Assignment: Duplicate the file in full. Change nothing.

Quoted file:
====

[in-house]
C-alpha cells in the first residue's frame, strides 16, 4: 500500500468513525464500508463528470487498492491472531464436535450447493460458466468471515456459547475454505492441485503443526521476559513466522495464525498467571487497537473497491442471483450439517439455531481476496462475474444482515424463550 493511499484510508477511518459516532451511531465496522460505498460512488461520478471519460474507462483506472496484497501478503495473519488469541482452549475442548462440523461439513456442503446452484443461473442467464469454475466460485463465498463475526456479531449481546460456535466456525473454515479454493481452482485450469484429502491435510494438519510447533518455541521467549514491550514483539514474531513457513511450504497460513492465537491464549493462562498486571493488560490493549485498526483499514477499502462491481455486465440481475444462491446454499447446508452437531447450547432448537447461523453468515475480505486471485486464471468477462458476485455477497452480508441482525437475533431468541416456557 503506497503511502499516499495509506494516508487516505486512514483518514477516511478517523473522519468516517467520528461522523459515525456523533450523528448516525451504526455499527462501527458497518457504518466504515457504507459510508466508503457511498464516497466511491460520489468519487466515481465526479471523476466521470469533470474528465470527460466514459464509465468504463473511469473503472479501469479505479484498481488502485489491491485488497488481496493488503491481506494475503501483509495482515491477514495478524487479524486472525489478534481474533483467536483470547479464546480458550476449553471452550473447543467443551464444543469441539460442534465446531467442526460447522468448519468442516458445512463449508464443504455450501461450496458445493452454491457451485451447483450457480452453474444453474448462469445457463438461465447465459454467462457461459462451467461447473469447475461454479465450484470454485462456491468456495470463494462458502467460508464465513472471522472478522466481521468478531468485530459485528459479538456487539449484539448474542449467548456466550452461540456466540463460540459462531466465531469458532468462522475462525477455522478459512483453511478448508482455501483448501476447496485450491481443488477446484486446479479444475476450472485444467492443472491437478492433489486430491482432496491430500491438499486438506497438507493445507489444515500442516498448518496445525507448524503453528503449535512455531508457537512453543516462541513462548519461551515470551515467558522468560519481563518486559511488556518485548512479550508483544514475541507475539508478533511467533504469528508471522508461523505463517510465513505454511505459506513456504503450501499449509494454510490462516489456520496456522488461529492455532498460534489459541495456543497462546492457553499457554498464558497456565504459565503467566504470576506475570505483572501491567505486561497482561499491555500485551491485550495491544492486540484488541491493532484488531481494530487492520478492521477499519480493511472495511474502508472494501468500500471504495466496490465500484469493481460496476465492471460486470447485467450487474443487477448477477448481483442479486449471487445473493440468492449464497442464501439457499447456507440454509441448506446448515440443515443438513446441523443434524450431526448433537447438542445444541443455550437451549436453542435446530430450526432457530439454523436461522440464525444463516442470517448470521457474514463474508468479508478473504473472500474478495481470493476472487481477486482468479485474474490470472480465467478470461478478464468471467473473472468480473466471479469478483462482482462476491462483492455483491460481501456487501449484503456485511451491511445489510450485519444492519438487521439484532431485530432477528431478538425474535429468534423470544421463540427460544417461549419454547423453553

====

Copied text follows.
[in-house]
C-alpha cells in the first residue's frame, strides 16, 4: 500500500468513525464500508463528470487498492491472531464436535450447493460458466468471515456459547475454505492441485503443526521476559513466522495464525498467571487497537473497491442471483450439517439455531481476496462475474444482515424463550 493511499484510508477511518459516532451511531465496522460505498460512488461520478471519460474507462483506472496484497501478503495473519488469541482452549475442548462440523461439513456442503446452484443461473442467464469454475466460485463465498463475526456479531449481546460456535466456525473454515479454493481452482485450469484429502491435510494438519510447533518455541521467549514491550514483539514474531513457513511450504497460513492465537491464549493462562498486571493488560490493549485498526483499514477499502462491481455486465440481475444462491446454499447446508452437531447450547432448537447461523453468515475480505486471485486464471468477462458476485455477497452480508441482525437475533431468541416456557 503506497503511502499516499495509506494516508487516505486512514483518514477516511478517523473522519468516517467520528461522523459515525456523533450523528448516525451504526455499527462501527458497518457504518466504515457504507459510508466508503457511498464516497466511491460520489468519487466515481465526479471523476466521470469533470474528465470527460466514459464509465468504463473511469473503472479501469479505479484498481488502485489491491485488497488481496493488503491481506494475503501483509495482515491477514495478524487479524486472525489478534481474533483467536483470547479464546480458550476449553471452550473447543467443551464444543469441539460442534465446531467442526460447522468448519468442516458445512463449508464443504455450501461450496458445493452454491457451485451447483450457480452453474444453474448462469445457463438461465447465459454467462457461459462451467461447473469447475461454479465450484470454485462456491468456495470463494462458502467460508464465513472471522472478522466481521468478531468485530459485528459479538456487539449484539448474542449467548456466550452461540456466540463460540459462531466465531469458532468462522475462525477455522478459512483453511478448508482455501483448501476447496485450491481443488477446484486446479479444475476450472485444467492443472491437478492433489486430491482432496491430500491438499486438506497438507493445507489444515500442516498448518496445525507448524503453528503449535512455531508457537512453543516462541513462548519461551515470551515467558522468560519481563518486559511488556518485548512479550508483544514475541507475539508478533511467533504469528508471522508461523505463517510465513505454511505459506513456504503450501499449509494454510490462516489456520496456522488461529492455532498460534489459541495456543497462546492457553499457554498464558497456565504459565503467566504470576506475570505483572501491567505486561497482561499491555500485551491485550495491544492486540484488541491493532484488531481494530487492520478492521477499519480493511472495511474502508472494501468500500471504495466496490465500484469493481460496476465492471460486470447485467450487474443487477448477477448481483442479486449471487445473493440468492449464497442464501439457499447456507440454509441448506446448515440443515443438513446441523443434524450431526448433537447438542445444541443455550437451549436453542435446530430450526432457530439454523436461522440464525444463516442470517448470521457474514463474508468479508478473504473472500474478495481470493476472487481477486482468479485474474490470472480465467478470461478478464468471467473473472468480473466471479469478483462482482462476491462483492455483491460481501456487501449484503456485511451491511445489510450485519444492519438487521439484532431485530432477528431478538425474535429468534423470544421463540427460544417461549419454547423453553